Utsav: My initial piano training in India started at the age of 7 and was a combination of learning to play Indian film compositions by ear. I also underwent formal Western classical training at the Delhi School of Music. Most of my formative years training was performance oriented and did not encompass much of sight reading of music. It was after I moved to Dublin and trained under Irish concert pianist Padhraic O’ Cunneagain that suddenly several doors opened up in terms of exposure to Western classical music, composers, competitions, master classes and high
quality instruments. I began advanced training under Padhraic O’Cunneagain at the Dublin Institute of Technology and under his guidance went onto procure the ATCL Diploma with distinction in Solo Piano from Trinity College, London.
Along with classical piano, I wanted to study jazz because it was a form of music that like Indian Classical music was steeped in improvisation. While in Dublin, from 2007, I started taking evening lessons in jazz. I was also awarded a world music scholarship in 2008 in Jazz at Berkley which was a great learning experience. Subsequently, I went onto Royal Conservatoire of Scotland, Glasgow to complete my Honors Bachelor of Music degree in Jazz Piano as an ABRSM Scholar. I was a recipient of their International scholarship. AT: What attracted you to the piano? Utsav: The tonal quality, the sheer size of the piano, along with the fact that every time you press a note, over 10,000 working parts spring to life. These were some of the things that enthralled me since I was a child and I learnt to play the piano both by ear and formally from the age of 7.The piano offers innumerable possibilities to explore soundscapes. It is one of the most expressive, versatile instruments. In 2010, I was honored to be officially recognized on the global top pianists’ roster as a concert pianist & named “Young Steinway Artist” by the world’s leading piano makers Steinway & Sons. This recognition meant a lot to me and represented a milestone victory in my tryst with the piano.
AT: Once, Ustad Amjad Ali Khan Sahab told me in an interview that Hindustani classical and Western classical is diametrically opposed to each other. There is freedom in Indian classical music that Western classical music lacks, yet you tried to bridge the gap by playing these two distinct styles. Do you feel the same, and if yes, why didn’t you specialize in only one form?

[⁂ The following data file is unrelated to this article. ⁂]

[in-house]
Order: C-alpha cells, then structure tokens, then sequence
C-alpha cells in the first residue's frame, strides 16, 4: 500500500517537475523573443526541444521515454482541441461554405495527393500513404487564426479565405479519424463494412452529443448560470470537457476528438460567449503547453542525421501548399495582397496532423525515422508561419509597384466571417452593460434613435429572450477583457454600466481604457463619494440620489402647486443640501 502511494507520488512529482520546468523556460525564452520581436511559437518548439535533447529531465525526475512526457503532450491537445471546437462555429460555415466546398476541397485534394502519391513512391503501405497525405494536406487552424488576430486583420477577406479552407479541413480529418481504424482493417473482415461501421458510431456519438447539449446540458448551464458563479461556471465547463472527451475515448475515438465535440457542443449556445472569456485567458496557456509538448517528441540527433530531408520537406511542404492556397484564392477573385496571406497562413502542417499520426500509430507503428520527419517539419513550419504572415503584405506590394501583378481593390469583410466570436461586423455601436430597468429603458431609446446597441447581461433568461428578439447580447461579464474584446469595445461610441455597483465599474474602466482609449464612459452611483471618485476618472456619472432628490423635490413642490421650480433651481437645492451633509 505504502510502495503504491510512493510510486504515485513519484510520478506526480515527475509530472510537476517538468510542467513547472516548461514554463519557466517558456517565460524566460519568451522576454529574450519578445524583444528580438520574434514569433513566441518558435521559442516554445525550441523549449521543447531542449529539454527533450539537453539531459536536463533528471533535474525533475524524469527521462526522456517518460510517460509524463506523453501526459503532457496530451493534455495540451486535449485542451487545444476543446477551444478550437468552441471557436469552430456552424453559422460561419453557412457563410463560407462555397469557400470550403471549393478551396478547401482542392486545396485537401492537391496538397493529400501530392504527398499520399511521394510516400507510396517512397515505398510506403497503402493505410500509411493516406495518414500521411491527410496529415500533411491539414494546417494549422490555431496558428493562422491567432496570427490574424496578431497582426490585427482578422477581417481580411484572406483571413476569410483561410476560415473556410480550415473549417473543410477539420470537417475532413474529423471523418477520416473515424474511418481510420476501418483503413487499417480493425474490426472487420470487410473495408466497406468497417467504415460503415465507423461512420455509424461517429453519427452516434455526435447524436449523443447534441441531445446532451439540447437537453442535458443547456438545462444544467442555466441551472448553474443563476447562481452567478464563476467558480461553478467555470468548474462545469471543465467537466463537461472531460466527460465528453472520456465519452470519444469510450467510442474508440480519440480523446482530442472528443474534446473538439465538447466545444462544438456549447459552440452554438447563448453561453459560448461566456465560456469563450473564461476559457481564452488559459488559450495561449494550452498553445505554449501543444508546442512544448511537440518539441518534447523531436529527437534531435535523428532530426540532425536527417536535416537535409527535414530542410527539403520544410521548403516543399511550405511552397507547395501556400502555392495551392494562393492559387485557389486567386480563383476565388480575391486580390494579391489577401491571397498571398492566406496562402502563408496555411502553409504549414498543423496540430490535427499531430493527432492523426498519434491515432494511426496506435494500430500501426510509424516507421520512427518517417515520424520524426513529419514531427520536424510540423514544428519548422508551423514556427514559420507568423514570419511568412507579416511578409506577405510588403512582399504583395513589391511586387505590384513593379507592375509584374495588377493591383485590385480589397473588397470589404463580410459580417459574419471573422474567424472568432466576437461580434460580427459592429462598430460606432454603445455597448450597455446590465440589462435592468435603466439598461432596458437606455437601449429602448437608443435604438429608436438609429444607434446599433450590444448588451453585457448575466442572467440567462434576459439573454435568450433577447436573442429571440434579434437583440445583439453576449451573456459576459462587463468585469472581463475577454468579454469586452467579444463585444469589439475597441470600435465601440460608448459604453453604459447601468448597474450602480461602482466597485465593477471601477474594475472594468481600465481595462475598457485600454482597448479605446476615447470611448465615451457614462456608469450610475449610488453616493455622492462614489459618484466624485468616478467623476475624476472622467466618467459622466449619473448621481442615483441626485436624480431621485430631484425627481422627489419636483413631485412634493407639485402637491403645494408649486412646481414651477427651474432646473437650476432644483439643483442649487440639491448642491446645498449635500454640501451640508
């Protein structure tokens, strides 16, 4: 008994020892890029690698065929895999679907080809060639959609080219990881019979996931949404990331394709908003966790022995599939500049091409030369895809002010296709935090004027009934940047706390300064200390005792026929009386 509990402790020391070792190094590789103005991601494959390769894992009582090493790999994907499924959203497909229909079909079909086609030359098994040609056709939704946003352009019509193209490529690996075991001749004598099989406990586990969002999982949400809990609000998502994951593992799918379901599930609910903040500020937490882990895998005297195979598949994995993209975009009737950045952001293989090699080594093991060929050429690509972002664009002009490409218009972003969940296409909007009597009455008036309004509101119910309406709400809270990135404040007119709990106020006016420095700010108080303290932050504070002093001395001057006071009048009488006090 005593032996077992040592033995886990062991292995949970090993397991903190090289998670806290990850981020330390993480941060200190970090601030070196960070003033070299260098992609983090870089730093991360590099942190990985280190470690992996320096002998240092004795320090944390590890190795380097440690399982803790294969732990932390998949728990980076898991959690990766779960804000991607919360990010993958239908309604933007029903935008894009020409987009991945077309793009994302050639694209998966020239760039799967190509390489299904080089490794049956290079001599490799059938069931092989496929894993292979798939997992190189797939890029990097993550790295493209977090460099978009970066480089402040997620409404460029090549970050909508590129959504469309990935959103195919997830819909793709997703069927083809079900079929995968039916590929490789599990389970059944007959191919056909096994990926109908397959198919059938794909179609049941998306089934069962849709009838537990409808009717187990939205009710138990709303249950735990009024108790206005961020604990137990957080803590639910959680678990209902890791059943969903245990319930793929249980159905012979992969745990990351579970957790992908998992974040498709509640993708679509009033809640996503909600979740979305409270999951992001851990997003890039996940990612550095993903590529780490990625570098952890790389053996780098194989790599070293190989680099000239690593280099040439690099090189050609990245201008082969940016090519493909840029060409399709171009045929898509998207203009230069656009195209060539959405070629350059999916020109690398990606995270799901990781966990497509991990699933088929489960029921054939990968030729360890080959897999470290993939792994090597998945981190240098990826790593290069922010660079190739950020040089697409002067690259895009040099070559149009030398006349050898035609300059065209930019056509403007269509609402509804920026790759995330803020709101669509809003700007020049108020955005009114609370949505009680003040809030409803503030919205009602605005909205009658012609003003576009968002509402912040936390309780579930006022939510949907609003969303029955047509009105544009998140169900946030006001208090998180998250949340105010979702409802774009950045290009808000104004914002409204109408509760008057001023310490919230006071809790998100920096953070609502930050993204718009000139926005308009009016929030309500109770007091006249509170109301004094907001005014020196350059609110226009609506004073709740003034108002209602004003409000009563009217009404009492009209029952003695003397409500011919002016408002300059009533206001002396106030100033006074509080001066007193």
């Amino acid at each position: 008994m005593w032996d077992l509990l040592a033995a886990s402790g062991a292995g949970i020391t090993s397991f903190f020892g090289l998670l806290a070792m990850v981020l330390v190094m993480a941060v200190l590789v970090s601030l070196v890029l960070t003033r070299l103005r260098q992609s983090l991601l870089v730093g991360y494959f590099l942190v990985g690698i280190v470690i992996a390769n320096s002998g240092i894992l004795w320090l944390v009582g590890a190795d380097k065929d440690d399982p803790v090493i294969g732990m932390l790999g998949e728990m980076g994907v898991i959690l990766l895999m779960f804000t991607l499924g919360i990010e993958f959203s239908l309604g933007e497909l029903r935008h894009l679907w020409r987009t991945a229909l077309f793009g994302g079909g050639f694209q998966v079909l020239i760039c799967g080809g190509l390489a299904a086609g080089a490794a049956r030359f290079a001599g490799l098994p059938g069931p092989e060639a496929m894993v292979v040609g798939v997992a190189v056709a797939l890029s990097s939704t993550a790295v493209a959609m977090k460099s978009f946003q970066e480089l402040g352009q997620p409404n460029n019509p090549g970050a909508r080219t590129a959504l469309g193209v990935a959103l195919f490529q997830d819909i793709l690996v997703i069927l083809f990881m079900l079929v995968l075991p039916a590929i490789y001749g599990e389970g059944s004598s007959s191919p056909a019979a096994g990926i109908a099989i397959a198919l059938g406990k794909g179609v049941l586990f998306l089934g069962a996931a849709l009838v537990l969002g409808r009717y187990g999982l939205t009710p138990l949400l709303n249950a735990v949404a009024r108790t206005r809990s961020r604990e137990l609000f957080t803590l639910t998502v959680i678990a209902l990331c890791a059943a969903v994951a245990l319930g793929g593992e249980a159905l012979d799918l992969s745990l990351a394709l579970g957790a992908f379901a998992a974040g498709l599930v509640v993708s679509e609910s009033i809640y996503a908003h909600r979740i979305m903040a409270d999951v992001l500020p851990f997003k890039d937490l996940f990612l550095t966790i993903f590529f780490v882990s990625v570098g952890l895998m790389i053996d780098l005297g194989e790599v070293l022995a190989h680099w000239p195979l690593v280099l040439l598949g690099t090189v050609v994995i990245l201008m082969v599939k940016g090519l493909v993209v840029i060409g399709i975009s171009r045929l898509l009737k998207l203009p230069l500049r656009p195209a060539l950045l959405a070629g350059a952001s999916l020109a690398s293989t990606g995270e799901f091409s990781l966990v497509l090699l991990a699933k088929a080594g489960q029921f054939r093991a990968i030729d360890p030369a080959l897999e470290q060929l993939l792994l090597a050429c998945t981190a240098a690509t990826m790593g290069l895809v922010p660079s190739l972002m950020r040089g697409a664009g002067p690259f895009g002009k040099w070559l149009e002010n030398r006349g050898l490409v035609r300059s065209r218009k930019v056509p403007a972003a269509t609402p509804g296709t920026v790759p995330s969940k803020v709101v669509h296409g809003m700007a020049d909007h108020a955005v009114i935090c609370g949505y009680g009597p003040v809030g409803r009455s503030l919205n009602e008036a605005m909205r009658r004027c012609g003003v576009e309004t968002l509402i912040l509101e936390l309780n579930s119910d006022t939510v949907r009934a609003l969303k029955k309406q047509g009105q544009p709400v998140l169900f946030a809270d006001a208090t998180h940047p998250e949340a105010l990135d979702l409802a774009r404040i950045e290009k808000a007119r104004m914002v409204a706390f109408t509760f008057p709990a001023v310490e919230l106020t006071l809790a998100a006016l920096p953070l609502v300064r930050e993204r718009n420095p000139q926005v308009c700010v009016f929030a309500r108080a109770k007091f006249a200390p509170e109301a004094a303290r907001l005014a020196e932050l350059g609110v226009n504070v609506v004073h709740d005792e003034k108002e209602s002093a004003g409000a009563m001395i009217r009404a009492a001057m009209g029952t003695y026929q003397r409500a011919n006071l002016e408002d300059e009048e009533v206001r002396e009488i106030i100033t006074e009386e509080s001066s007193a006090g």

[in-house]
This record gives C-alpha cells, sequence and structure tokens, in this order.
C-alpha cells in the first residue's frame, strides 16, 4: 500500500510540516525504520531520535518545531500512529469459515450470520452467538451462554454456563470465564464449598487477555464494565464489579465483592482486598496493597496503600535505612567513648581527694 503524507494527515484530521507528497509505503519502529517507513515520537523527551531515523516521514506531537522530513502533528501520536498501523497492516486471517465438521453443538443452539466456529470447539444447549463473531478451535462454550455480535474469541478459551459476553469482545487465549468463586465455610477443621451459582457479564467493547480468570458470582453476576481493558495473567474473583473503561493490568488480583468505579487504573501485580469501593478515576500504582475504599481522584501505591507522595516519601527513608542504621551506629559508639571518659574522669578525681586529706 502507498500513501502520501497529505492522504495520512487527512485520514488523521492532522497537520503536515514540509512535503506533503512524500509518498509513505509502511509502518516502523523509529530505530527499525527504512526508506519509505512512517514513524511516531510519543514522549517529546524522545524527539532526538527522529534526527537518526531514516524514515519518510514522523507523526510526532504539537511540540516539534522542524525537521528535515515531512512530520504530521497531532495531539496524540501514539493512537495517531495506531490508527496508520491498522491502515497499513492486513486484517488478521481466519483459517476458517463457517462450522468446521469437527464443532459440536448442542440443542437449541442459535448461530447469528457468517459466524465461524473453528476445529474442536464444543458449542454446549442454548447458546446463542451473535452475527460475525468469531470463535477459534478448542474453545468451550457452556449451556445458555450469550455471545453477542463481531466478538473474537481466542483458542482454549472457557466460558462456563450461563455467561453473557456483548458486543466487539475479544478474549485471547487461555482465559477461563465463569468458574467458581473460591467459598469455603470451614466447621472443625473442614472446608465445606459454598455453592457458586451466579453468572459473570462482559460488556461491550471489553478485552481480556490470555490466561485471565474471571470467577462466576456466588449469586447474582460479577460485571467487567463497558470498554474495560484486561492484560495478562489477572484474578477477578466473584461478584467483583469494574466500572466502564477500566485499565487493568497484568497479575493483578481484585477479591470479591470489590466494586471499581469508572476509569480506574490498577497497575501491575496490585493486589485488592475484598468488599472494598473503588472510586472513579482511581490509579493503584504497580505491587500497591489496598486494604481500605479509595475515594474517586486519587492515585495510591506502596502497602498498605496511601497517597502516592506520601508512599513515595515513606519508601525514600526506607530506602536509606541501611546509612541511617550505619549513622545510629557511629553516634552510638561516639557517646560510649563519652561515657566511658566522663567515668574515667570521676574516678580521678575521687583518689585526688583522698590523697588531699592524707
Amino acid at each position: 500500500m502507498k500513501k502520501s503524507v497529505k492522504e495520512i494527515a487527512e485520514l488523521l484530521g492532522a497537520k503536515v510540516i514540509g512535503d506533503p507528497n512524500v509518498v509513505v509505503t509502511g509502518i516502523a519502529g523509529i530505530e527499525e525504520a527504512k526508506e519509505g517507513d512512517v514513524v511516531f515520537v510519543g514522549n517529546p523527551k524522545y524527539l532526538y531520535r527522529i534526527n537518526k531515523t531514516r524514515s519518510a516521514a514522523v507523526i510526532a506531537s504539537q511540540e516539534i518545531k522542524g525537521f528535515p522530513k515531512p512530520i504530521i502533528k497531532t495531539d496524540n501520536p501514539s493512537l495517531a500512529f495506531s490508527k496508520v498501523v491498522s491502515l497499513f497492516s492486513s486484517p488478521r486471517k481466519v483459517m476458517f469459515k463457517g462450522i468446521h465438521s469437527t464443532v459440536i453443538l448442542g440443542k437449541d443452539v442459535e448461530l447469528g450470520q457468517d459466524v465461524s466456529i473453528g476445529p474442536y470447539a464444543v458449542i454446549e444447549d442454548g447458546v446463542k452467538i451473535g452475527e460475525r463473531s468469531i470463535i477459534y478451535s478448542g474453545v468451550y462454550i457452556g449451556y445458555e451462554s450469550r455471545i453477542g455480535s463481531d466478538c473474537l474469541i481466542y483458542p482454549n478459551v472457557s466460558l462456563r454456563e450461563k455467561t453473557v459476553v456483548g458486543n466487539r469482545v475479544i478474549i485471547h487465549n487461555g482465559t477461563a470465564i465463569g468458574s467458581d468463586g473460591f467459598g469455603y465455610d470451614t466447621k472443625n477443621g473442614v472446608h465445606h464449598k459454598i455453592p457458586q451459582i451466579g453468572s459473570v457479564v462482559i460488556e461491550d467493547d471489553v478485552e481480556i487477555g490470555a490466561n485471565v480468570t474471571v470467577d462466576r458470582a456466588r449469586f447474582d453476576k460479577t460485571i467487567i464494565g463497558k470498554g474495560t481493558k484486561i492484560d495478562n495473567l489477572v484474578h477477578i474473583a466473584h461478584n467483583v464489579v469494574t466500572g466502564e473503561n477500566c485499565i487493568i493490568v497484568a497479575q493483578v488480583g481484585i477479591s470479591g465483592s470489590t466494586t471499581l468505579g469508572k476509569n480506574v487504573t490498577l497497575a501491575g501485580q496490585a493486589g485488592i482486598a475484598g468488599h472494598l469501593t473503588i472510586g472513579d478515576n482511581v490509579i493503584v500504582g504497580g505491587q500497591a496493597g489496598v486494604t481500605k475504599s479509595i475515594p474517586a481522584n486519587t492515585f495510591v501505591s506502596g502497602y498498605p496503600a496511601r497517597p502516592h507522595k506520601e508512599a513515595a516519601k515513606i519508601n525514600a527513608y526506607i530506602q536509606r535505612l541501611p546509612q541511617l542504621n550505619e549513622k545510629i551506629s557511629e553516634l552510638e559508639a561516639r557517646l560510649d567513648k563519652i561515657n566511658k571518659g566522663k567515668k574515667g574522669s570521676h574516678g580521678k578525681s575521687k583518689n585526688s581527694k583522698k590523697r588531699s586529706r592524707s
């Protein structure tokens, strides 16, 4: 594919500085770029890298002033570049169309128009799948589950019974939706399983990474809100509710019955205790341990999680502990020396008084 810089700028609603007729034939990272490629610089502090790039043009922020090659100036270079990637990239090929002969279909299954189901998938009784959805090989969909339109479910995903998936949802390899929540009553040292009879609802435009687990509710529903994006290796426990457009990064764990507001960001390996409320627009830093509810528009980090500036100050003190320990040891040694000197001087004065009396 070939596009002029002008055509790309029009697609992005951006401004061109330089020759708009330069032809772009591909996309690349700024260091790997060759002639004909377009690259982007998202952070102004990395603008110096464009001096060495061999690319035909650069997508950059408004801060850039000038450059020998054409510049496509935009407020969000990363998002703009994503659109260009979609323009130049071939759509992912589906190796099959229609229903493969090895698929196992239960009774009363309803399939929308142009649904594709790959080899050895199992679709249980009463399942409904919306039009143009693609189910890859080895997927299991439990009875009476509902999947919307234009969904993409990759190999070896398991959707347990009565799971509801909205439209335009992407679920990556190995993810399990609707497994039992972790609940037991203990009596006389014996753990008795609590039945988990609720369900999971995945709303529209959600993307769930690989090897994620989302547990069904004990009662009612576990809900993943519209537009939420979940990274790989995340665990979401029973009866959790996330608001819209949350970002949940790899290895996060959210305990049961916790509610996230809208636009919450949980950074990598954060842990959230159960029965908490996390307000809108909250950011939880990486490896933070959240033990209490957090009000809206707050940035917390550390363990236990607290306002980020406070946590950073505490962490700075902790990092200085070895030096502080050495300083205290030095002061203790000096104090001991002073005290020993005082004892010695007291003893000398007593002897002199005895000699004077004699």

Utsav: I wouldn’t say they were diametrically opposite as they are both classical forms of music. Both these genres represent the pinnacle of musical evolution in many ways and the word classical implies the depth, seriousness and complexity of the music. They do have stark contrasts going down to their foundations such as improvisation, instrumentation or written scores etc. However, both of these styles can complement each other beautifully as seen in the Ravi Shankar collaborations with Philip Glass or more recently Zakir Hussain, Bela Fleck and Edgar Meyer’s collaboration with the Detroit Symphony Orchestra on the “Melody of Rhythm”.
For me personally, I felt if I was going to play the piano, I should learn how to play it with the proper technique that’s been developed over hundreds of years in the western classical tradition. That training gave me a solid technical grounding and also taught me a lot about the piano as an instrument, its various subtleties and the huge variety of styles that can be played on it. It also exposed me to some great pieces of music from classical composers, which either consciously or subconsciously affect my improvisations in Indian music.
AT: You have trained rigorously for many years. How important is the role of a guru in a musician’s life?
Utsav: I am currently training under leading Dhrupad exponent Ustad Wasifuddin Dagar who is teaching me to explore and understand intricacies of Indian Classical Music in its complete depth. In addition, from an early age I have been mentored by leading violinist Sharat Srivastava in the instrumental expression of ragas. Other classical maestros like Pandit Bhimsen Joshi & Ustad Vilayat Khan have also been indirect strong influences in my learning. For piano, my teachers John